STAND Board Member’s address to the NALEDI AWARDS

Lesedi van Niekerk, STAND Board member and Chairperson of TADA, addressed the Naledi Awards on 5 June 2023:

“I have just come back from an Arts Summit in Stellenbosch hosted by Tribuo, the Artist Disaster Relief Fund. Before I left I had already written an elaborate and somewhat intricate address for tonight. I then found myself in a room full of industry players to answer pertinent questions about our sector. Questions like “What is the state of the Arts in South Africa?” and “How do we emancipate and sustain ourselves as a sector?” I was treated to keynote addresses from the likes of Gregory Maqoma, Africa Melane and Marc Baruthi Joseph. I listened to panel discussions, engaged in conversations and participated in brainstorming sessions that were passionate and solution driven. I was moved and inspired, and I realized that the conversation has shifted. I tore up what I had written and started again. After all, it was the Theatre and Dance Alliance’s Deputy Chairperson Cornelia Faasen who appropriately opened her keynote address with this line: If you don’t like what is being said, change the conversation.

And so tonight I feel privileged to be standing here in front of all of you. I feel a great deal of responsibility because tonight my voice does not belong to me. It belongs to my wonderful colleagues who work tirelessly for the Theatre and Dance Alliance. It belongs to a sector I love and care for deeply. It belongs to the new generation of artists who deserve a fair chance at this game. It was Maya Angelou who said “I come as one, but I stand as 10 000.” And so tonight I hope my voice will be a force for good, a force for inspiration and a force for unity.

It’s a fabulous time to be alive in the theatre and dance sector. I have immersed myself in a lot of theatre over the last year attending shows, creating work and engaging with other theatre makers. I think it is safe to say that collectively we are creating some world-class work. We should be proud of ourselves. We certainly have earned a night such as this one to celebrate the overflowing excellence in this room.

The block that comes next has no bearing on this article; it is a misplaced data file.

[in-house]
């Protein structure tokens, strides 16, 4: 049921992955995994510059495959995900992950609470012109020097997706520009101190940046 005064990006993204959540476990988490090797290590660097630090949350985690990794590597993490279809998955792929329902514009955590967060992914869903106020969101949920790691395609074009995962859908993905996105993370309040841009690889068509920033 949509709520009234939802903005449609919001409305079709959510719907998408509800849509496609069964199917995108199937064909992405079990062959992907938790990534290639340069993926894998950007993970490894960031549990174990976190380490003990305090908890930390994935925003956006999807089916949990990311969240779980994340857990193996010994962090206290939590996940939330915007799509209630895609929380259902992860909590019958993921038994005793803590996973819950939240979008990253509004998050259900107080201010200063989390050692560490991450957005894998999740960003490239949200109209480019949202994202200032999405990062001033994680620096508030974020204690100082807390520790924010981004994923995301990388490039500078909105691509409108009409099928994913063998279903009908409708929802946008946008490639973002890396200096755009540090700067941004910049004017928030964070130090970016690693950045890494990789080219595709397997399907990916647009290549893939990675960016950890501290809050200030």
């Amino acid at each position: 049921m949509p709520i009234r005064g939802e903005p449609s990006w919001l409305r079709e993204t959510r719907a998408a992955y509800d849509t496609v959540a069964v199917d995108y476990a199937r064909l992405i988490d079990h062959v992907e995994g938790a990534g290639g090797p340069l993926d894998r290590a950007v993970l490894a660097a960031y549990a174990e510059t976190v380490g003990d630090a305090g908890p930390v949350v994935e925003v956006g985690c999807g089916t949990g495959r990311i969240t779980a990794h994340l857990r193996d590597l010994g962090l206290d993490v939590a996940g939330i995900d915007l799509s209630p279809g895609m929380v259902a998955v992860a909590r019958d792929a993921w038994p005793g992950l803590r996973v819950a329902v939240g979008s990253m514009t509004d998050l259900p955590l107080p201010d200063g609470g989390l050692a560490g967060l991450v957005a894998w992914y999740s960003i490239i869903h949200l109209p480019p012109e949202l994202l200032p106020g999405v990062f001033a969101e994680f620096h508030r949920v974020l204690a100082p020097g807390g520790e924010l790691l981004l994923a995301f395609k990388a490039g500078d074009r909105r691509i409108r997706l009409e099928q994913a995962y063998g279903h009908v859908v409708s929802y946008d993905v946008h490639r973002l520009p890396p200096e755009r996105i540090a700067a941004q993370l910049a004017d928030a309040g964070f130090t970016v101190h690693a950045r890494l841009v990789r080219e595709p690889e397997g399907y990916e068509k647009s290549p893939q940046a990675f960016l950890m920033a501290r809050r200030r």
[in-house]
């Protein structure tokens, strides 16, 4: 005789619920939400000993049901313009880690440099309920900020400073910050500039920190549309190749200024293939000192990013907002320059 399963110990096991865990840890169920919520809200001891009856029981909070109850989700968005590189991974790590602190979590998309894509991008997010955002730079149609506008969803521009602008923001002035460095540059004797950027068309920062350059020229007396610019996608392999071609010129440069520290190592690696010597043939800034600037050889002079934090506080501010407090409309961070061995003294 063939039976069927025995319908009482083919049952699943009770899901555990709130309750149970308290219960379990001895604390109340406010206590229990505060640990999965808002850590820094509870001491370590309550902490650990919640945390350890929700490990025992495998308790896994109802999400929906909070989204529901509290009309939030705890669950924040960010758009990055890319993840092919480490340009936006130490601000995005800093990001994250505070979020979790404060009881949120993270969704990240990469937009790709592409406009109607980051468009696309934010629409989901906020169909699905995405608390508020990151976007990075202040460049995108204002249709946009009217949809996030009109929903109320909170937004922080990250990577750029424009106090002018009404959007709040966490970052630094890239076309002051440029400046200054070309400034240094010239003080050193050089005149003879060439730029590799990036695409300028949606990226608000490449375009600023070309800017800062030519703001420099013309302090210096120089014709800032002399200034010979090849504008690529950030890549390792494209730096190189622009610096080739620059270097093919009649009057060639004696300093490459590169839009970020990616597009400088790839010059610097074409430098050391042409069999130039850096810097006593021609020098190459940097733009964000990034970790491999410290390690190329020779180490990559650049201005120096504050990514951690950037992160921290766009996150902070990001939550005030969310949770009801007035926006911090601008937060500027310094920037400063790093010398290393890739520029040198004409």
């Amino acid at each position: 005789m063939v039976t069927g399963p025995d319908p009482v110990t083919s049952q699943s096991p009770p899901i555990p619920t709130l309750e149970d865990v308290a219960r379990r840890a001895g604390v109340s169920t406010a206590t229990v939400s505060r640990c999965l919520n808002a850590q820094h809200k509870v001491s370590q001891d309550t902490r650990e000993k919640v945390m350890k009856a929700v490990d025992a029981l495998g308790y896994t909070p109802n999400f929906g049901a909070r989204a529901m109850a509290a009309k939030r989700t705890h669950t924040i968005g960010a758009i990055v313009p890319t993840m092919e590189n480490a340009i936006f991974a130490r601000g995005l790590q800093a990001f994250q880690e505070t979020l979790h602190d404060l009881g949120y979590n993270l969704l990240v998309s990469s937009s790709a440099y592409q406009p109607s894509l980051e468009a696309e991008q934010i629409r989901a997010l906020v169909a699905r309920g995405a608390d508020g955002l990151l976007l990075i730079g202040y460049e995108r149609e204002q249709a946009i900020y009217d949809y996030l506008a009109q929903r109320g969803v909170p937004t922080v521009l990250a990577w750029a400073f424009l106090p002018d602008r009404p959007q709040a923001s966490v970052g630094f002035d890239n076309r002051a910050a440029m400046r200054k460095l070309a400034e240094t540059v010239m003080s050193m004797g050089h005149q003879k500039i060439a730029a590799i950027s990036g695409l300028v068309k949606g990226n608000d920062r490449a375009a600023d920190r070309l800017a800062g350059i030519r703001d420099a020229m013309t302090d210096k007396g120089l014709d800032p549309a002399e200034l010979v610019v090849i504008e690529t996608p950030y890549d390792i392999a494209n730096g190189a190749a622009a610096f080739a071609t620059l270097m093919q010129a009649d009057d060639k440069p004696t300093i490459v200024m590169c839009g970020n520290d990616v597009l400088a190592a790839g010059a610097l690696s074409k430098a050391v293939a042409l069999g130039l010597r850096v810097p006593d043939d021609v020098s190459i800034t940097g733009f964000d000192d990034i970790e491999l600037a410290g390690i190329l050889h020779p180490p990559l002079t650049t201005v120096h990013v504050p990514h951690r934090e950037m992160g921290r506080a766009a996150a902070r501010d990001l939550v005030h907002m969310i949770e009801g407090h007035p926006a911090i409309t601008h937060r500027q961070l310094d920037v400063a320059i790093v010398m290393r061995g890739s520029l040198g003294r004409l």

But sometimes the blunt truth is really what we need to hear. Our sector is in crisis. Now I could stand here and complain about who did what to us, but I won’t because the conversation has shifted. The question is no longer “what happened to us?” or “whose fault is it?” but rather “what are we going to do?” What are you going to do about our state of emergency?

There are incredible organisations who are doing the work to find solutions for our sector. TADA is one such organisation. As the body for the theatre and dance sector, we should all be part of TADA, and every organisation, institution, company and individual you are associated with in theatre and dance should be part of TADA. One of the biggest challenges we face as an organisation when engaging with government and other stakeholders is that we seem to not be rallied behind one voice. With TADA being in it’s 3rd year of existence, there really is no excuse for this anymore. The voice is there. The channel is there. Are you aligning yourself with this united voice? When we all decide to rally behind a voice like TADA, it gives us the drivers of this organisation the confidence to engage with government and stakeholders knowing that we indeed are representing the sector. After all it’s a numbers game

When you join an organisation like TADA, you are aligning yourself with an organisation that is pushing the establishment and implementation of policies that will have an incredible impact on our sector. I am talking about policies like the National Theatre and Dance Policy that, even if half implemented, could seriously change the reality of thousands of artists on the ground. This policy has been approved by the Presidency and is now sitting in parliament for consideration. I am talking about policies like Sectoral Determination initiated and driven by the South African Guild of Actors and supported by TADA, a policy that will earn us protection under the labour laws, and allow us to collectively bargain as a sector. When you align yourself with TADA, you support the Charter of Rights for South African Artists, an impressive 13 clause document that clearly stipulates our rights as South African artists, rights that are often ignored or trampled on. And so you see, we need your voice to give us the muscle to fight these battles. It’s not going to take some of us, it’s going to take all of us.